Other broad similarities in approach are in evidence. Orbán's stuffing of various posts with Fidesz cronies is but a milder echo of the shameless cronyism that can be evidenced in Ukraine. The pressure to oust András Simor from his post at the Hungarian National Bank seems like hard work compared to the recent appointment of a friend of one of Yanukovych's sons of unknown pedigree as the head of the National Bank of Ukraine. Playing with the constitutional court is another common theme. In Ukraine it has become known as the 'konstitustska', a play on the word 'prostitutska' for its pliancy to the authorities, whilst in Hungary the jurisdiction of the court is being shrunk away from certain key areas. Of course, it's simplistic and probably grossly insulting to Hungarians to say that Hungary is like Ukraine, but there is certainly a general theme that can be picked up here. After all, the EU is still dealing with Ukraine as a 'fellow democracy'.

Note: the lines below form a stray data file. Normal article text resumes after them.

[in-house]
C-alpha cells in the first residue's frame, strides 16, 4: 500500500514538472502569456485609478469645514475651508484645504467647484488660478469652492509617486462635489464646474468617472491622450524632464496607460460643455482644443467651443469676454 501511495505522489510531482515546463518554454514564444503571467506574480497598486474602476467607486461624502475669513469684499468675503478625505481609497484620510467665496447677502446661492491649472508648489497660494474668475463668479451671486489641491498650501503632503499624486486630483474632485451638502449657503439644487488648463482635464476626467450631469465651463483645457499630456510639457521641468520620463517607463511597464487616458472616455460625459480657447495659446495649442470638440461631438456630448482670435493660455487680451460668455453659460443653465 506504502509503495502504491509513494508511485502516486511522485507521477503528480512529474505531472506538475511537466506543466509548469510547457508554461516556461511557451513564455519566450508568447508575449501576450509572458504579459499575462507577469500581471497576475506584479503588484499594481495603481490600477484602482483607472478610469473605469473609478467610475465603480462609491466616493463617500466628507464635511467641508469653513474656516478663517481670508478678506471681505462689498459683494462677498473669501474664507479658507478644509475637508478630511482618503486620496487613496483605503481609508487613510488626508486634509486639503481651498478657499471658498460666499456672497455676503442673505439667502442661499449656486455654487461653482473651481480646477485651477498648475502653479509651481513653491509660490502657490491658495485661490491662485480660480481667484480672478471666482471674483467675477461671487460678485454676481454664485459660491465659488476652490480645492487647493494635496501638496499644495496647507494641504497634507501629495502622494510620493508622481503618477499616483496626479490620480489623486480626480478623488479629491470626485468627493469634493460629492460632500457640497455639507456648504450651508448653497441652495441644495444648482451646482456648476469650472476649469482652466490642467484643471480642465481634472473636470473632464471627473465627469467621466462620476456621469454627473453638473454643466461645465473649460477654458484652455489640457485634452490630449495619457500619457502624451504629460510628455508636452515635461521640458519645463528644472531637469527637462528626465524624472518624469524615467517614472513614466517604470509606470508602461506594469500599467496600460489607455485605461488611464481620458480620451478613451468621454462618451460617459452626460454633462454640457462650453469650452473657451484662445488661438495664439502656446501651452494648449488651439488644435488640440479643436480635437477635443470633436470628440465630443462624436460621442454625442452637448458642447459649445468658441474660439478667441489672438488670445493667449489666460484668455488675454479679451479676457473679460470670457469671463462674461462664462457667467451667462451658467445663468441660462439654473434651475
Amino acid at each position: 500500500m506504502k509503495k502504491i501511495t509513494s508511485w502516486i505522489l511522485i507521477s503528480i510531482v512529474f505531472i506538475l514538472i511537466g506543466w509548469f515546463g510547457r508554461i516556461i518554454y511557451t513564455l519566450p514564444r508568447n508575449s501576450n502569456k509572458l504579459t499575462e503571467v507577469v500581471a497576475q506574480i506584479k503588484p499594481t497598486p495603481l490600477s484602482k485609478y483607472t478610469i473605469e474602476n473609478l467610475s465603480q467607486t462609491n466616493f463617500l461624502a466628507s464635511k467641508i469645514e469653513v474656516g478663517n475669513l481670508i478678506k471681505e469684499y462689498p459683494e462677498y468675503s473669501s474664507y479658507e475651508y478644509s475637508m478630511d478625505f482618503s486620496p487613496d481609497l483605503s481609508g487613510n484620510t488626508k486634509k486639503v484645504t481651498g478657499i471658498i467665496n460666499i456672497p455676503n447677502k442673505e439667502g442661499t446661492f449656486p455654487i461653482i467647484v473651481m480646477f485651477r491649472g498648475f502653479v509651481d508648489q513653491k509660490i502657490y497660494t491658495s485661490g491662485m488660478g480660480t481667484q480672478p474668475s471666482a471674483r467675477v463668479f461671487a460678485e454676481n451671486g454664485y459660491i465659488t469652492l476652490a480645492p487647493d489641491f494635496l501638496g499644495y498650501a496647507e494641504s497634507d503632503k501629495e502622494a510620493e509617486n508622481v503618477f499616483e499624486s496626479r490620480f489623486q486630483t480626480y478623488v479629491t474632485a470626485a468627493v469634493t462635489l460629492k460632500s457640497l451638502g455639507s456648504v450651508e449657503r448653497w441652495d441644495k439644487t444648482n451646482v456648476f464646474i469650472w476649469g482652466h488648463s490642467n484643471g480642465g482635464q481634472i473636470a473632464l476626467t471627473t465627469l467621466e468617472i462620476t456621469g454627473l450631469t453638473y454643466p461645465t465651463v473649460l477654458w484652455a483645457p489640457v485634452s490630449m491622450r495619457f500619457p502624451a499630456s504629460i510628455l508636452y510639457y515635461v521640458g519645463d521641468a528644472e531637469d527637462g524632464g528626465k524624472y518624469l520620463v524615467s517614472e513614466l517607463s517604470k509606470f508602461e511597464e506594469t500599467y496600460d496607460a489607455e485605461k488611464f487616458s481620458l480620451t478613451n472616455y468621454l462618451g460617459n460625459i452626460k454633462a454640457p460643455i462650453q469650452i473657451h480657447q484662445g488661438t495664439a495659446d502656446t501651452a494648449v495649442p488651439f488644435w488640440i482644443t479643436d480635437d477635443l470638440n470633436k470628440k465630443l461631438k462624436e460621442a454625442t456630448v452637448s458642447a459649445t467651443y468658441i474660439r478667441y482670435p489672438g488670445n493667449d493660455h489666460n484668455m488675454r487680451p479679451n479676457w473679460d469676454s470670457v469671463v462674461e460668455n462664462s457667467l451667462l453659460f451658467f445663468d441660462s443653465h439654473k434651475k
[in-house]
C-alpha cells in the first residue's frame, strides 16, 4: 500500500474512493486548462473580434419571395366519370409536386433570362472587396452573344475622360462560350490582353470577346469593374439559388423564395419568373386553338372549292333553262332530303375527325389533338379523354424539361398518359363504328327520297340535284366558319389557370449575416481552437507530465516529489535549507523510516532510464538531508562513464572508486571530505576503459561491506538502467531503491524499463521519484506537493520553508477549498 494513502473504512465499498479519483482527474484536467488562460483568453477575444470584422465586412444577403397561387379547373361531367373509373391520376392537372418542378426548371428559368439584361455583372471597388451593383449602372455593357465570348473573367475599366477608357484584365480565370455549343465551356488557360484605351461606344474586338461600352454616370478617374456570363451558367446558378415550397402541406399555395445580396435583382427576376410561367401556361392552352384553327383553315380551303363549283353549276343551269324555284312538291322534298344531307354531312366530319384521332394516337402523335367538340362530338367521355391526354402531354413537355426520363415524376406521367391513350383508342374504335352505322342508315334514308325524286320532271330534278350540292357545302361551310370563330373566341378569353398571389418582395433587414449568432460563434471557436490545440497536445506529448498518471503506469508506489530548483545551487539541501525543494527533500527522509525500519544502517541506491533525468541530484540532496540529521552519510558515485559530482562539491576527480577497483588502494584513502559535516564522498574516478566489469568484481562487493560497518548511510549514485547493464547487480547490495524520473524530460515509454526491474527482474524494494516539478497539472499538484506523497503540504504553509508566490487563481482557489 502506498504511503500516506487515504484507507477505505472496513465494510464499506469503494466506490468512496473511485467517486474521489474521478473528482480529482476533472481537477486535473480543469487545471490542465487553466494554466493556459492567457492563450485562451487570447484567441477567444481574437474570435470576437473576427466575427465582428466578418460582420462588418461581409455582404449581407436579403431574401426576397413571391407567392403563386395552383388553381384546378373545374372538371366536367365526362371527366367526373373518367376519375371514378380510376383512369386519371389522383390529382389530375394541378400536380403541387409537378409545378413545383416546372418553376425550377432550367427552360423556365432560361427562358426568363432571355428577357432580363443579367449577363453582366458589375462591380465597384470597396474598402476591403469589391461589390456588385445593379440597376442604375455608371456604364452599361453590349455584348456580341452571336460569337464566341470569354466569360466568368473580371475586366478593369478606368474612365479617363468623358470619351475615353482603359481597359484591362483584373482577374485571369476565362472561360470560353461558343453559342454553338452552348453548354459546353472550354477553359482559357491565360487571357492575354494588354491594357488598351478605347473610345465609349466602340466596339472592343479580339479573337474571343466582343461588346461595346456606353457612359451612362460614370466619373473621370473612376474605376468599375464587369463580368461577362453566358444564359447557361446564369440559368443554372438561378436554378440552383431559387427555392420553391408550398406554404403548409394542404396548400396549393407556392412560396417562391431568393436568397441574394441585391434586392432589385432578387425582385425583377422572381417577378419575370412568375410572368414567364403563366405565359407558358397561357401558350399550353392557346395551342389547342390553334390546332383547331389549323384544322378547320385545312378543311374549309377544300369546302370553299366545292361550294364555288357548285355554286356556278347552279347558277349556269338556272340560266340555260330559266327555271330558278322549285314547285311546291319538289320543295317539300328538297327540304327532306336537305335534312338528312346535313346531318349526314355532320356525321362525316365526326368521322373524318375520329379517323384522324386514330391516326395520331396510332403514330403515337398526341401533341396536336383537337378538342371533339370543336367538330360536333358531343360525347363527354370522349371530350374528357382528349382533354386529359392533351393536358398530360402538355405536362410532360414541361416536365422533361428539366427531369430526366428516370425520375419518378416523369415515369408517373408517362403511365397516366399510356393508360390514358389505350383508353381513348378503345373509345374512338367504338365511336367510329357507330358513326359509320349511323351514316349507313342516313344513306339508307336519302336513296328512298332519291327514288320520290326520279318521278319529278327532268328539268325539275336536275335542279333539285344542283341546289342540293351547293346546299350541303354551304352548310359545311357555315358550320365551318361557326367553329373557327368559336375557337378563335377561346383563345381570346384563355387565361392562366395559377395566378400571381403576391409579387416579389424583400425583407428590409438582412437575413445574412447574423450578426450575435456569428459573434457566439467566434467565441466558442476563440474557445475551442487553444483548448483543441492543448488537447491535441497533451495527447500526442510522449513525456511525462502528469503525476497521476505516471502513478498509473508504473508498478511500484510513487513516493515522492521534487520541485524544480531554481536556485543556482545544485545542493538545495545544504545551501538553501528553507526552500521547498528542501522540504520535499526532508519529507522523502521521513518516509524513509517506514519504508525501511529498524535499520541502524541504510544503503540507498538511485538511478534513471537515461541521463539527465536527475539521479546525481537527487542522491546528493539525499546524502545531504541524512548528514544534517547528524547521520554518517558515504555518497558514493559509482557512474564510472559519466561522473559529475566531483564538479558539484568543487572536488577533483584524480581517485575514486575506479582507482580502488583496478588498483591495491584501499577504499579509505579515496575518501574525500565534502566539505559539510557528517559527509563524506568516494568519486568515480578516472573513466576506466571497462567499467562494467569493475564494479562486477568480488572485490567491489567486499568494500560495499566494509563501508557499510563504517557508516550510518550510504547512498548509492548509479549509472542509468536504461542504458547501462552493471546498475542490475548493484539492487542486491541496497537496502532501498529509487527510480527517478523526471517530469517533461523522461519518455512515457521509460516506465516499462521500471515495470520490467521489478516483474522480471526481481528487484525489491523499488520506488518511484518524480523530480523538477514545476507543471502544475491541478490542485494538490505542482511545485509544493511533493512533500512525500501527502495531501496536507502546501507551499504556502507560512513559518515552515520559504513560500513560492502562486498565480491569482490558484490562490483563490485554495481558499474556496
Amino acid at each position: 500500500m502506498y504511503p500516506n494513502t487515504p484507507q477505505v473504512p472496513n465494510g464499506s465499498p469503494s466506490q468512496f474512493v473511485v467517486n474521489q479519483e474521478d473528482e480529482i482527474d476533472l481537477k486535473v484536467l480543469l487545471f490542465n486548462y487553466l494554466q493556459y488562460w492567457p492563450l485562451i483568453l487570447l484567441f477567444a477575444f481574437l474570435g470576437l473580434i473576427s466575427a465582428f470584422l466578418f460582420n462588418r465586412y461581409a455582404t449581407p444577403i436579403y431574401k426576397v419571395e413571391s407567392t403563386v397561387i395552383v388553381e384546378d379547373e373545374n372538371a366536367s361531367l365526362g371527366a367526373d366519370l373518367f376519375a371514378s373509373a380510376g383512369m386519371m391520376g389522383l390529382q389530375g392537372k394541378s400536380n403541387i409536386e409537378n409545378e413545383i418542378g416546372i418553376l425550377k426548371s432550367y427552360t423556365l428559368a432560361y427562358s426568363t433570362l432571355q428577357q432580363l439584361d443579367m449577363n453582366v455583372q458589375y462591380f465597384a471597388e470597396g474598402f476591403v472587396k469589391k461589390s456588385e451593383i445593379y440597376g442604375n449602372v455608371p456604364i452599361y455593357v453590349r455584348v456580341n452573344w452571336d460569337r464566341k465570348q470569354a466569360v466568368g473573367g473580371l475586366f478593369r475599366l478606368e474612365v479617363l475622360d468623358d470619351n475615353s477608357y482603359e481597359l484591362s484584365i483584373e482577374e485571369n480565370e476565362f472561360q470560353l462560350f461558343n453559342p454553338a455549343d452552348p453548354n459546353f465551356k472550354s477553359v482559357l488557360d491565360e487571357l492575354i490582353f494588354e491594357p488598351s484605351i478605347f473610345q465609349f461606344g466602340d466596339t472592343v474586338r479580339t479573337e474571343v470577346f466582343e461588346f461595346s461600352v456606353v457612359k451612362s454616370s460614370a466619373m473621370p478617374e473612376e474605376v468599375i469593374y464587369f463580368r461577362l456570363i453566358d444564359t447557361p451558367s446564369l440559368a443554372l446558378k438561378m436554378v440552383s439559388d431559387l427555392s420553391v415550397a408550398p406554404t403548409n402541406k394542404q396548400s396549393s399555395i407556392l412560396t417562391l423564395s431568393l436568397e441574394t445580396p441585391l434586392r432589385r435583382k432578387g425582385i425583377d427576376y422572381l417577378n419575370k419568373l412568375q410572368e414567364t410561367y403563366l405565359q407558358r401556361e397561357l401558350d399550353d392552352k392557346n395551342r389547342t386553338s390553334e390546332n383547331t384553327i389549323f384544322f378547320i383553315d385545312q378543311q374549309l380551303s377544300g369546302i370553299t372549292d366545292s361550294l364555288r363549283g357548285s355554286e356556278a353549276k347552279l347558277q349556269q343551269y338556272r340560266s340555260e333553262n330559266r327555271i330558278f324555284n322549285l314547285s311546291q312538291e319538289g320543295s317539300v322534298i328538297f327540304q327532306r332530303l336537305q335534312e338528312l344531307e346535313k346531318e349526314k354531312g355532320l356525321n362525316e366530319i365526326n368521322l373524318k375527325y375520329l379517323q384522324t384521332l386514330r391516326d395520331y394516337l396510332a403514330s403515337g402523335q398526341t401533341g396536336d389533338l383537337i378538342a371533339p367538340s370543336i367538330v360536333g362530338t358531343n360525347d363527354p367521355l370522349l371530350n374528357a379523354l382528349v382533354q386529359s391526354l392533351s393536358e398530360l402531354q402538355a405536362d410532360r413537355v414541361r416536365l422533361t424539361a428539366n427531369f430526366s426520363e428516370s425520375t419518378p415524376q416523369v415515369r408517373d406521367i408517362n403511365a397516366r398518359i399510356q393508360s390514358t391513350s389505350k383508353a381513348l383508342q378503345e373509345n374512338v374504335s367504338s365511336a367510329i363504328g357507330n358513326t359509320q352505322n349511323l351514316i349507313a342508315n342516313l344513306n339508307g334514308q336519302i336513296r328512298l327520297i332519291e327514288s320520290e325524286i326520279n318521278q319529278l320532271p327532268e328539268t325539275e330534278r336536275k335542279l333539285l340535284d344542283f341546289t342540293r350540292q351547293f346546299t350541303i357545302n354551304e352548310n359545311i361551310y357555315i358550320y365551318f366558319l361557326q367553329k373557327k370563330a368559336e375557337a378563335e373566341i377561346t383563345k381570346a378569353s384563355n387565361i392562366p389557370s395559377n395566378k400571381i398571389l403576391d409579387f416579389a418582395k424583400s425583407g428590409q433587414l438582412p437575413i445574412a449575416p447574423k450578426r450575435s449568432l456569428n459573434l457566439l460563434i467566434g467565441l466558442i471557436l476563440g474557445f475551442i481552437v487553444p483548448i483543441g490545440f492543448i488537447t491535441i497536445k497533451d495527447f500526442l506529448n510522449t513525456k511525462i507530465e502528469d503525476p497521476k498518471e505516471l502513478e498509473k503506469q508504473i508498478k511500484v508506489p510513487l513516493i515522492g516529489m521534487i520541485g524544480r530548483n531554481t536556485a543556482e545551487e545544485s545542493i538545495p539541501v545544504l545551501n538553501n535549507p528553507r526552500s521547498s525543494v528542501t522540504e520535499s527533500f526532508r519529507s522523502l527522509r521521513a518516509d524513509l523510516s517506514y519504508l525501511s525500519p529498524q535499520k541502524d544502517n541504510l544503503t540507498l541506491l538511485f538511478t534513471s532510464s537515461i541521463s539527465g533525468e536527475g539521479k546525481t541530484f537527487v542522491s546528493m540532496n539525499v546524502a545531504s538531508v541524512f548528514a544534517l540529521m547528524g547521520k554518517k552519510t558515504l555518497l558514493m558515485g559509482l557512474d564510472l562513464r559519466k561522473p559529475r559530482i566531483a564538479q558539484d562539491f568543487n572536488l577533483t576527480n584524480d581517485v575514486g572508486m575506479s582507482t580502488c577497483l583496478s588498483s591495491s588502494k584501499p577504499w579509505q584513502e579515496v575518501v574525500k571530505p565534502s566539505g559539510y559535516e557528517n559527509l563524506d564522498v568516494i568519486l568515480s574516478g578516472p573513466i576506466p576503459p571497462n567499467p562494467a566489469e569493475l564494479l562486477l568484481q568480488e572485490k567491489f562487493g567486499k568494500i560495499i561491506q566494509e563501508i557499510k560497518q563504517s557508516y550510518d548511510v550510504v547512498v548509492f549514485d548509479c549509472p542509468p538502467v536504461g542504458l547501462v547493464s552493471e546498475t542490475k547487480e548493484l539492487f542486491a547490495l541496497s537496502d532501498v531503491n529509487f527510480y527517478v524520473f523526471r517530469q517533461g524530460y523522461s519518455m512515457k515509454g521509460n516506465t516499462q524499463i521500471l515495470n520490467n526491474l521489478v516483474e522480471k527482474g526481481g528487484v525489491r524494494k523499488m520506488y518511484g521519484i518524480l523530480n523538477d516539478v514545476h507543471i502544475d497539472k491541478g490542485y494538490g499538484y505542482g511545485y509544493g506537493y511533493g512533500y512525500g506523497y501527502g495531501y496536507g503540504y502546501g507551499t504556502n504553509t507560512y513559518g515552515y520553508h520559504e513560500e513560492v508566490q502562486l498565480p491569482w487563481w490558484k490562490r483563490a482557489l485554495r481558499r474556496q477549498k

Another event this year has also suggested that the virtual democracy of the east is infecting the established democracy of the west. The extraordinary playing out on the European stage of Ukraine's internal political struggles via the groupings of the European Parliament has, in the author's view, seriously compromised the European Parliament. The European Peoples Party's established association with Yulia Tymoshenko's party was audaciously challenged by the Party of Regions' infiltration of the European Socialist Group, delaying a European Parliament Resolution on Ukraine which might have sent a strong message prior to local elections which were widely considered a democratic relapse compared to the three free and fair parliamentary and presidential elections which followed the Orange Revolution. Romania's Adrian Severin was on hand to defend the Ukrainian authorities, but the recognition of an oligarch-financed party as a kindred spirit of socialist parties in Europe looked flimsy to say the least.